Not much here but name-calling and unfounded assertions about where American voters are politically. Yes, Donald Trump is President now, thanks to an anti-democratic election system designed to protect the political power of slave states. But it’s important to remember that no liberal Presidential candidate has lost the popular vote since 1988. And if winning the Presidency demonstrates primacy of a particular ideology, I would have been right about Trump – Barack Obama, after all, won the Presidency – twice – in the name of liberalism (albeit not the most progressive kind). So it’s not clear how this very close election – won more or less on a technicality – demonstrates an ideological wave moving right. And it begs the question: how long before Trump’s “spell casts (sic) on humanity” vanishes? How long before (white?) “Nationalism” loses its new “grip on Western Civilization?”
Nevertheless, I do indeed feel stupid. Stupid because I seriously never saw President Donald Trump coming. Stupid because I never dreamed that “nationalism,” (white nationalism?) had gripped so many Americans as a governing philosophy. But mostly stupid because I didn’t raise my voice loudly or often enough to help prevent it.
If progressive liberal ideology is in fact “soon to be erased, replaced, and forgotten,” I don’t intend to remain silent as it does. No, I have not had much to say since Donald Trump won the Electoral College. I aim to fix that.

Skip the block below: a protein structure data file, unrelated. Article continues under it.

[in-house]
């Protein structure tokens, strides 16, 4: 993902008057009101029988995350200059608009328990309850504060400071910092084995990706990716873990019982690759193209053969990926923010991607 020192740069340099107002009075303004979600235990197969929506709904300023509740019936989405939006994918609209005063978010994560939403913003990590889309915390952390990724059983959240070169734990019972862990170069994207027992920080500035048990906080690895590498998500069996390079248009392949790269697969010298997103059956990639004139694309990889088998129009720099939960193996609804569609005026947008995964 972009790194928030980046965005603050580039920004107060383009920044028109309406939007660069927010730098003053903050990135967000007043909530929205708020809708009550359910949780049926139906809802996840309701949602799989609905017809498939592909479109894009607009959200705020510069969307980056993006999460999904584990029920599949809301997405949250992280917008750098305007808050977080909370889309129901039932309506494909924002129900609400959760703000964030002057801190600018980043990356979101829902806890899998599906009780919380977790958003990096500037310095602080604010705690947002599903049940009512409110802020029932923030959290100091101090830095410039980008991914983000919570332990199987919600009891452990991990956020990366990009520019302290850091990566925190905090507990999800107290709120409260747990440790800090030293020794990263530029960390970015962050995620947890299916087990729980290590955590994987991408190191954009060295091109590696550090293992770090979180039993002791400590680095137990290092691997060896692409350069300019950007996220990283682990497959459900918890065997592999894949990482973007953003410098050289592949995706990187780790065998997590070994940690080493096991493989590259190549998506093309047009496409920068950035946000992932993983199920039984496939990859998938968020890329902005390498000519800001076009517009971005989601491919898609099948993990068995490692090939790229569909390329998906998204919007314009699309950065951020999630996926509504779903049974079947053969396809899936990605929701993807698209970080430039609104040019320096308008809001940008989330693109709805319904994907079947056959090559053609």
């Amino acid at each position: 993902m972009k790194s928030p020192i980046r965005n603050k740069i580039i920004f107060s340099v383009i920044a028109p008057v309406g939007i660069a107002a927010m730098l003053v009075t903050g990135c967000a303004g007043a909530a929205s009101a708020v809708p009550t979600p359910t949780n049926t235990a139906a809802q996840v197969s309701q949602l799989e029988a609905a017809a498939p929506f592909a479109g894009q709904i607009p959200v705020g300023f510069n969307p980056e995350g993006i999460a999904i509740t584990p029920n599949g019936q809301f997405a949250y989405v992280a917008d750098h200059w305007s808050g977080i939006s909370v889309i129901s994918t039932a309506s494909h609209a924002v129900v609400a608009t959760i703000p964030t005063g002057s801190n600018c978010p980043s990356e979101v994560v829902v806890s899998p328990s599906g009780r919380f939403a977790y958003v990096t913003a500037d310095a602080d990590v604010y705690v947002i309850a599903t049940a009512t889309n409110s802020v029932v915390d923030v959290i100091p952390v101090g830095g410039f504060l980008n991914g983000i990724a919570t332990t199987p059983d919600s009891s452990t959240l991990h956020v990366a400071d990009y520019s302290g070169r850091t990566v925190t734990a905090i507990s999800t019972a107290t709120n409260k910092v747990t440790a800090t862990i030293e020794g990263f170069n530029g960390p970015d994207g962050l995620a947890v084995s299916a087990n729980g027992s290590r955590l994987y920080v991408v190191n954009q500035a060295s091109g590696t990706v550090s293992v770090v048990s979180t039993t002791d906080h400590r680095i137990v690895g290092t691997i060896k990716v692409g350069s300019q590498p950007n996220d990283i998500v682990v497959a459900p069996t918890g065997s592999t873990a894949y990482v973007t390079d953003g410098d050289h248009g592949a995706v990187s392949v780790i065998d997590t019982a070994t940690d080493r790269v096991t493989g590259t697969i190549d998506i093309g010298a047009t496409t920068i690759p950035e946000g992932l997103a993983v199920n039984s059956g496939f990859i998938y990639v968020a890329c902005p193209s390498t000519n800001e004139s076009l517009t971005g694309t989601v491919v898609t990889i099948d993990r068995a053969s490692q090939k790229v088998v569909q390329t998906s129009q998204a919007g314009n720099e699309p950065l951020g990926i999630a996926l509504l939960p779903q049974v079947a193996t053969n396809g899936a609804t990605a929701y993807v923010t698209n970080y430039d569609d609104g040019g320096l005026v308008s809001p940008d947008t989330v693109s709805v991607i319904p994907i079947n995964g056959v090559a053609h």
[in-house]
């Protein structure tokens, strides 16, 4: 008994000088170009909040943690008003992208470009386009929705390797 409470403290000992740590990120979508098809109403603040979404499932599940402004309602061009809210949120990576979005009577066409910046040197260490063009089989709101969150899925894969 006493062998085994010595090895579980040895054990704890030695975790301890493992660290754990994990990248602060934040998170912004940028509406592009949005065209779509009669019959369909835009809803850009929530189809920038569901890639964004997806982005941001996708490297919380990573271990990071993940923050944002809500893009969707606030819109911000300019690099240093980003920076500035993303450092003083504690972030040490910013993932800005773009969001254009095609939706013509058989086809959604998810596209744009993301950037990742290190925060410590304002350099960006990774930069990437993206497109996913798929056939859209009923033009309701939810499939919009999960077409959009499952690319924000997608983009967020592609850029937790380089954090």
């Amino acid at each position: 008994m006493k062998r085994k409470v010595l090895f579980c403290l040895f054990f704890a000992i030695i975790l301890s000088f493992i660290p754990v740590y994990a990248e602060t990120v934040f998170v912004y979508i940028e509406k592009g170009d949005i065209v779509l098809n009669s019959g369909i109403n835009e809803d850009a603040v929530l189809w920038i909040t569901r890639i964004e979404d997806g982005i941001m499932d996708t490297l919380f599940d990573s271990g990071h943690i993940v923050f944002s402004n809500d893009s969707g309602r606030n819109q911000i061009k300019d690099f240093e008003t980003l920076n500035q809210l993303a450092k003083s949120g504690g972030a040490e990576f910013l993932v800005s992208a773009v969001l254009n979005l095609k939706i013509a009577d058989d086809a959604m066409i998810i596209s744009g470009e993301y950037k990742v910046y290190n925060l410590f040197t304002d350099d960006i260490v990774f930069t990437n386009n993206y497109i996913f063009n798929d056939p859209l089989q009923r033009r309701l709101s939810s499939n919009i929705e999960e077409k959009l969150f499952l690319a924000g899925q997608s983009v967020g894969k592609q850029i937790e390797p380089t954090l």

*I mean…the man lost a billion dollars running a casino. You have to work hard at stupid to make that happen. The only case in known gambling history of the house losing – and bigly.
McConnell and other conservatives don’t mind racism. They happily appeal to racism and bigotry when they can use it to distract voters from the real source of their economic woes. They just don’t want to change the official Republican Party brand from “family values for some families” to racism and bigotry.
Wait. Maybe they already have that brand.
A couple of takeaways from “Trump Orders Surrogates to Intensify Criticism of Judge and Journalists” at Bloomberg Politics:
@realDonaldTrump is a terrible leader and manager of staff. He had no idea which staff member had sent the memo telling surrogates not to discuss the Trump University lawsuit. Then he threw her under the bus, telling people on the call to “throw it out,” and asking if there were “any other stupid letters.” “…you guys are getting sometimes stupid information from people that aren’t all that smart,” he told supporters (including Jan Brewer and Scott Brown) on the call. He seems to forget that he’s the incompetent executive who hired “people who aren’t all that smart” in the first place.
@realDonaldTrump hasn’t the foggiest idea what it takes to run a Presidential campaign or to assemble a winning political coalition. He has no idea how to build and run the organizations and teams necessary to win the Oval Office. If someone constructed it for him he would jerk it out of their hands like a toy he covets and start throwing it at the ground just to watch pieces fly off. He doesn’t understand who does what (communications, organizers, fundraisers) or how these people achieve success (data analysis, volunteer recruiting, media plans). He apparently doesn’t realize that political campaigns are highly specialized endeavors with a handful of professional experts who know how it’s done. He has no use for either a sound strategic plan or expert guidance for the detailed tactical work needed to identify and motivate supporters.